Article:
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Coverage Under the Age Discrimination in Employment Act

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Information about this document as published in the Federal Register.

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Equal Employment Opportunity Commission.


Final rule.


The Equal Employment Opportunity Commission (“EEOC” or “Commission”) is publishing this final rule to amend its Age Discrimination in Employment Act (the “Act” or “ADEA”) regulations to conform them to the Supreme Court's holding in General Dynamics Land System, Inc. v. Cline, 540 U.S. 581 (2004), that the ADEA only prohibits discrimination based on relatively older age, not discrimination based on age generally. Thus, the final rule deletes language in EEOC's ADEA regulations that prohibited discrimination against relatively younger individuals. The new rule explains that the ADEA only prohibits employment discrimination based on old age and, therefore, does not prohibit employers from favoring relatively older individuals.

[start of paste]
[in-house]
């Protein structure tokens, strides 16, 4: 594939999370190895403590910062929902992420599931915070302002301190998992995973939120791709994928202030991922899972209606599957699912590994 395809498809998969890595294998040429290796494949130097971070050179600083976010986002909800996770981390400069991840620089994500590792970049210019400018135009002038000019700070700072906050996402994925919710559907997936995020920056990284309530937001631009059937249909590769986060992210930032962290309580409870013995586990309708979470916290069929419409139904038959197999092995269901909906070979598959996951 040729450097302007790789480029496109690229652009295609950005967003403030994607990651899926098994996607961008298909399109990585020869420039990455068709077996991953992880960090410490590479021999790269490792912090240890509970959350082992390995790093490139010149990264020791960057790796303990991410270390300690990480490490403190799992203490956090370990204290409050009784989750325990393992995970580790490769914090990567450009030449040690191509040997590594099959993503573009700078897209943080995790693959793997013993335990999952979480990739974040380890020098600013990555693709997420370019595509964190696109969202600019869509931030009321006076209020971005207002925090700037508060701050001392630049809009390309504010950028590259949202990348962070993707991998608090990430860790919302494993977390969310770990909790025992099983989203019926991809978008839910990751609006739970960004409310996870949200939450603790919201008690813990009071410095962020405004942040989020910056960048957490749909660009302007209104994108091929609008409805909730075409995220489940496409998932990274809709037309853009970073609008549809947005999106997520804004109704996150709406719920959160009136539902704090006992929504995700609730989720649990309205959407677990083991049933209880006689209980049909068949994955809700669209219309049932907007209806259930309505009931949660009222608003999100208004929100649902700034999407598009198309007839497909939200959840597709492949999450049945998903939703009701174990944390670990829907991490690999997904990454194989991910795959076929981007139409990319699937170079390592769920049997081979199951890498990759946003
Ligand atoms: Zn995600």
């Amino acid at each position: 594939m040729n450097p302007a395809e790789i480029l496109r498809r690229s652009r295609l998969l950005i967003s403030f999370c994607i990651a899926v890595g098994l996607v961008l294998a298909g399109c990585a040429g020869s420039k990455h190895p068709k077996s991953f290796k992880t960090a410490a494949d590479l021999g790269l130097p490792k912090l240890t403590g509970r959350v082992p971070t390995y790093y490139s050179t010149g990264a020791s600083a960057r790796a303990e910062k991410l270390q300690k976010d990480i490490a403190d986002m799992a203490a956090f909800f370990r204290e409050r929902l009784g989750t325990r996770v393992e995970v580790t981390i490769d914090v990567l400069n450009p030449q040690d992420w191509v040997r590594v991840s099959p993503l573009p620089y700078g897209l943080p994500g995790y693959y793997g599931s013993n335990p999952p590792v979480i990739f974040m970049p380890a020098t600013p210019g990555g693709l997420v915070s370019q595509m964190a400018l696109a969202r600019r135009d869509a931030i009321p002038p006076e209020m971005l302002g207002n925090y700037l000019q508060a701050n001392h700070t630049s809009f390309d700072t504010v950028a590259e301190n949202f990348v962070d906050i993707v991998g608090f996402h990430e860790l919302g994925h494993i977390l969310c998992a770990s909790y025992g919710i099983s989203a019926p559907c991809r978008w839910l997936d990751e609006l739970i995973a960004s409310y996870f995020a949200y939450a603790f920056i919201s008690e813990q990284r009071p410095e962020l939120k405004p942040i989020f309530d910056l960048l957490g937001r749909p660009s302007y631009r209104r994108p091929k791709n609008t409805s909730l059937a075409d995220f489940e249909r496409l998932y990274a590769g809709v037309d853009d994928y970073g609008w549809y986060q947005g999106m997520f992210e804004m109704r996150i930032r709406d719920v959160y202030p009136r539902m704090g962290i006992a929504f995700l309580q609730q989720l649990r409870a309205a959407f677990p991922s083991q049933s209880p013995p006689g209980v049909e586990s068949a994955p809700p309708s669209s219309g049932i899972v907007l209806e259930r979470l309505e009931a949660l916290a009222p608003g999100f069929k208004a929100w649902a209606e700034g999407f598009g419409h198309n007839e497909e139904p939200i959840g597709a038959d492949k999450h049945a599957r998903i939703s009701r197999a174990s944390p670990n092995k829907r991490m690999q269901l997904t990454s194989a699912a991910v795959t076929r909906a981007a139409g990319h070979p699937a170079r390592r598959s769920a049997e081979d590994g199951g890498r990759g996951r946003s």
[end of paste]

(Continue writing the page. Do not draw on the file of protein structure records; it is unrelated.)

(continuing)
Effective date July 6, 2007.

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Raymond Peeler, Senior Attorney Advisor, Office of Legal Counsel, at (202) 663-4537 (voice) or (202) 663-7026 (TTY) (These are not toll free numbers). This final rule also is available in the following formats: large print, braille, audio tape and electronic file on computer disk. Requests for this final rule in an alternative format should be made to the Publications Information Center at 1-800-669-3362.

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On August 11, 2006, the EEOC published a Notice of Proposed Rulemaking (“NPRM”) in the Federal Register to amend regulations that prohibited any age-based discrimination against individuals forty years old or older, regardless of whether the age-bias favored older or younger individuals.[1] Relying on the Supreme Court's decision in General Dynamics Land System, Inc. v. Cline, 540 U.S. 581 (2004),[2] the NPRM explained that the ADEA protects only relatively older individuals.

Overview of Public Comments